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‘Great Comet’ Broadway Opening: Josh Groban and Cast on the Perils of Audience Interaction

The Broadway production of “Natasha, Pierre and the Great Comet of 1812” may be much larger than the original version at Off Broadway’s tiny Ars Nova, which had an audience of less than 90 people each night. But it’s still an up close and personal affair — especially for the folks seated onstage.

At the show’s Nov. 14 opening, Michael Emerson (“Person of Interest,” “Lost”), sitting a table next to his wife Carrie Preston (“True Blood”), was quickly enlisted for a brief cameo. Denee Benton (“Unreal”), who plays lead Natasha opposite Josh Groban as Pierre, found herself playing a scene at a table sitting beside Phillipa Soo, the Tony-nominated “Hamilton” actress who originated the role of Natasha. Jesse Tyler Ferguson, Richard Kind and Robin Lord Taylor also found themselves seated in the middle of the action.

“It’s so different from doing concerts, where you can kind of gaze out and sing to the abyss,” said Groban at the “Great Comet” afterparty at the Plaza Hotel. “It’s a little unnerving when you turn to sing into someone’s face and you’re like, ‘Oh, that’s Phillipa Soo. Hi. Sorry to spit on you.’ ”

To hear the cast tell it, Broadway audiences are a lot better behaved than the ones who came to the show at Ars Nova — and especially at Kazino, the downtown drinks-and-dinner venue where the show had a commercial run a couple of years ago.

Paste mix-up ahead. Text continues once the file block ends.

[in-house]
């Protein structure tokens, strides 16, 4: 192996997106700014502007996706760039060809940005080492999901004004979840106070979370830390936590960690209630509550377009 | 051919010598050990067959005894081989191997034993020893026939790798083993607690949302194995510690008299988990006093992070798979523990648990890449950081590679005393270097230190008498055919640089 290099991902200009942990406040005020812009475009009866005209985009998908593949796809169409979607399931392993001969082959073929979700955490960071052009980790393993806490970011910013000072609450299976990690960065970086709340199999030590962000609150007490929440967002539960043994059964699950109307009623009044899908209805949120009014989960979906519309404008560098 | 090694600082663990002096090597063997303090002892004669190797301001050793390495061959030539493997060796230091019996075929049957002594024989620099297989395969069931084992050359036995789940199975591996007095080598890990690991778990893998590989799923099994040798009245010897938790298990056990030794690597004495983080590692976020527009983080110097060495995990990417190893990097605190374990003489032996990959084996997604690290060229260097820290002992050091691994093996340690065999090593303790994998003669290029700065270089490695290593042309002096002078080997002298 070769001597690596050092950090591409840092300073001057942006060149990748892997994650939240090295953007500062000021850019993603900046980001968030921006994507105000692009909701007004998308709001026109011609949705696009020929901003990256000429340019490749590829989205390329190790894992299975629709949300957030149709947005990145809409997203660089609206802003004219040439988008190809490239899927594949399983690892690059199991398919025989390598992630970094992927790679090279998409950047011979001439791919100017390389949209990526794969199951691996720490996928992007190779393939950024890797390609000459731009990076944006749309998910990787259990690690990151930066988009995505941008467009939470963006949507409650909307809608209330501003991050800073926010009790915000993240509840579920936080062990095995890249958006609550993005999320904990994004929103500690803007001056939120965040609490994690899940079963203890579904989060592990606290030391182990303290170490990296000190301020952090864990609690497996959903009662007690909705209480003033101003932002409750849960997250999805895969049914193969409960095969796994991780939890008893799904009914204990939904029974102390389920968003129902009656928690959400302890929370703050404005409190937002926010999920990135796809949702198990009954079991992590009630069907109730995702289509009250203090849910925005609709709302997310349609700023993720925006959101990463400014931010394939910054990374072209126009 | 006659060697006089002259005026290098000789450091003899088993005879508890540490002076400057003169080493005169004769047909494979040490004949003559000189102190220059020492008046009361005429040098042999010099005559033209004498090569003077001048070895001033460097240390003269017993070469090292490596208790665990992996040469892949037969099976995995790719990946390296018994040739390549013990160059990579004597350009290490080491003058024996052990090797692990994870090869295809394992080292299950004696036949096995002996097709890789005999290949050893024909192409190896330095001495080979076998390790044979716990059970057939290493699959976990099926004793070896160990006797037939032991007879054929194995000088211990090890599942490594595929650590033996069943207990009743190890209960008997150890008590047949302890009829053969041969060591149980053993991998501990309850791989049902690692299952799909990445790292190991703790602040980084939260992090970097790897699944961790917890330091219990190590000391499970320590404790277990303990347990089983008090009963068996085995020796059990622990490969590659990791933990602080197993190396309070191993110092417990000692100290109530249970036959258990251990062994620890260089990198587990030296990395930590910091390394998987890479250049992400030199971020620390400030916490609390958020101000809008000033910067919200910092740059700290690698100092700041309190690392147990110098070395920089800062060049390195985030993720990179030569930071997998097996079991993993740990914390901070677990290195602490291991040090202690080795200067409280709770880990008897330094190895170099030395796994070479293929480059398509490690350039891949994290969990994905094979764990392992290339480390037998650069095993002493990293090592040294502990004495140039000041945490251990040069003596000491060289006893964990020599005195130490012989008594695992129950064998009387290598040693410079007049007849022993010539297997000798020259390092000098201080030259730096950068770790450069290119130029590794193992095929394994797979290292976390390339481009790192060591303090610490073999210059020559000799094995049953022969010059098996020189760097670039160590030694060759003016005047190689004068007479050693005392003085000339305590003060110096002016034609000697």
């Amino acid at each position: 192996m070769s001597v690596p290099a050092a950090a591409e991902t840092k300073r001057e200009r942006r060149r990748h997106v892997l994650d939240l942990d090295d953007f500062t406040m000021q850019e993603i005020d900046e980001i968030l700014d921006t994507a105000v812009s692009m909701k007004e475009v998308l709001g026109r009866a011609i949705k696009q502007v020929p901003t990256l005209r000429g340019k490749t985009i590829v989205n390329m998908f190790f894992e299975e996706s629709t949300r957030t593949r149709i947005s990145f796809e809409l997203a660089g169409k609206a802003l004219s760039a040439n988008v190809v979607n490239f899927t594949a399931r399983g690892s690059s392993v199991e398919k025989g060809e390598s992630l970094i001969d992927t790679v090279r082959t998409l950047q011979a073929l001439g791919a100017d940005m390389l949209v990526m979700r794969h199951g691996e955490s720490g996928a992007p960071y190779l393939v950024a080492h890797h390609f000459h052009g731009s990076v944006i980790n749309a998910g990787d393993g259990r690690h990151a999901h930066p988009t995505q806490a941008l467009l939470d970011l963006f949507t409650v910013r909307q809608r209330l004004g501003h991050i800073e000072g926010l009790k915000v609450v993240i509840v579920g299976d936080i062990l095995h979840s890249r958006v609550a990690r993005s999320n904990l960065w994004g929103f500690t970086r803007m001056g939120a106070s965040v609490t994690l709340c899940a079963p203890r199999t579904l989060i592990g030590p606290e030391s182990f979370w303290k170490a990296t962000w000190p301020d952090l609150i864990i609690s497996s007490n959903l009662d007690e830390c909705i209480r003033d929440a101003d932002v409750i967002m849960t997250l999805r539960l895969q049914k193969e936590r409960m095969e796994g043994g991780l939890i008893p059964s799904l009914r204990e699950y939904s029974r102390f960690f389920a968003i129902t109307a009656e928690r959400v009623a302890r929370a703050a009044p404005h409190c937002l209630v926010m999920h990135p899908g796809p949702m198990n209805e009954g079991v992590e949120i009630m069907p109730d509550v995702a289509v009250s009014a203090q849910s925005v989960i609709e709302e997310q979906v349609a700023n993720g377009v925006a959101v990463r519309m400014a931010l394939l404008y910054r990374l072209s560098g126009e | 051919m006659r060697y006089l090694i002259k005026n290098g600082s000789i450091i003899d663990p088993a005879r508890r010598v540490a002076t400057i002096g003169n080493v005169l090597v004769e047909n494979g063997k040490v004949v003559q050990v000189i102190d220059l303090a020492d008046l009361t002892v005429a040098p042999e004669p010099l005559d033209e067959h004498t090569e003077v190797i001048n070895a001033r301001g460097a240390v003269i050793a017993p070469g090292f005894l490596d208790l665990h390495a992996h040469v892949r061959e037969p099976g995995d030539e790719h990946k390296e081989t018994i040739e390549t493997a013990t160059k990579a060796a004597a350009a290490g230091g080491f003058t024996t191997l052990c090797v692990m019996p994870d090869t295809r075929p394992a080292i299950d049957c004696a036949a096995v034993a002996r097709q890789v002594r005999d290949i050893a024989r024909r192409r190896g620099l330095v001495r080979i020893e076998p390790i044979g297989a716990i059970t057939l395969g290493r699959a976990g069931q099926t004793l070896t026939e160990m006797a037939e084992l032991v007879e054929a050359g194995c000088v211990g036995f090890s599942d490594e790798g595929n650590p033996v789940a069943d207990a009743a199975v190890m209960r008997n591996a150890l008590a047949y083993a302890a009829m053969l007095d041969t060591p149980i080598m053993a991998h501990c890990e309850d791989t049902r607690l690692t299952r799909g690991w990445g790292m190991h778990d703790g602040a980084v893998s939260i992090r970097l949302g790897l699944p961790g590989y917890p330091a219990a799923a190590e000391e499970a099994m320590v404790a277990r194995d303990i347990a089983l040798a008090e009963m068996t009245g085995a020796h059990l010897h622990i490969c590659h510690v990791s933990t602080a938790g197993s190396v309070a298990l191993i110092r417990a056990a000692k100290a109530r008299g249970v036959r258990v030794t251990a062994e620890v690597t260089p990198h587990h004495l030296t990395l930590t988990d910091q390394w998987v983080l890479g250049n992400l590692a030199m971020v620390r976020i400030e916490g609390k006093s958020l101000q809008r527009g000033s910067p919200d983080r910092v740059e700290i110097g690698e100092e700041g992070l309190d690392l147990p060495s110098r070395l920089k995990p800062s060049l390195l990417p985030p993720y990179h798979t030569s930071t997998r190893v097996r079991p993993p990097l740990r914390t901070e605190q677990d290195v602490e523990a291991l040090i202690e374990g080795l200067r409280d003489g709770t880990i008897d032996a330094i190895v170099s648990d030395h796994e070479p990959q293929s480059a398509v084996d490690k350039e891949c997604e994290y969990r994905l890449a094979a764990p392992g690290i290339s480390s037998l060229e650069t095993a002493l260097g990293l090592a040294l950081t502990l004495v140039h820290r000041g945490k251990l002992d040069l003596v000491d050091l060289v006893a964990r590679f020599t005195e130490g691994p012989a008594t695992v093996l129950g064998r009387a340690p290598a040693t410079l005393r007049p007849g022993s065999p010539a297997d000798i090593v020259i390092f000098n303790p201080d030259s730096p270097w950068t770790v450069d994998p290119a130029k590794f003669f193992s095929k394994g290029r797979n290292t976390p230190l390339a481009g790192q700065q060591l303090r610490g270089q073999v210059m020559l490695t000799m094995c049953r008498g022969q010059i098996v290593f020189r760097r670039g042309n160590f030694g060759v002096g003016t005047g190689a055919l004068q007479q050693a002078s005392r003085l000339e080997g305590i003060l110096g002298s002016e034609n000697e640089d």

“At Ars Nova we had free vodka on every table, so the audiences got a little rowdier,” recalled Dave Malloy, the show’s creator. “But I also think they wept a little more.”

Kazino, meanwhile, was like boot camp, according to Lucas Steele, the actor who’s been with the show since the beginning.

“Everything you could imagine that could happen — or couldn’t imagine! — happened,” he said. “I snatched phones out of peoples’ hands when they were taking pictures of their friends while I was doing a scene. We saw people vomit in their purse. We had a house manager carry someone out of the tent because they were so intoxicated. This list is long.”

On Broadway, the musical has proven an unexpected box office powerhouse — likely fueled by the enthusiastic fanbase of Groban. As Pierre, the singer-actor is nearly unrecognizable in a schlubby fat suit and a bushy beard.

The facial hair is real; it took about a year to get it to its current state. “I’ve grown to love it, now that it’s in the soft phase and not the itchy phase,” he said. “It’s like a human mask I get to wear.”

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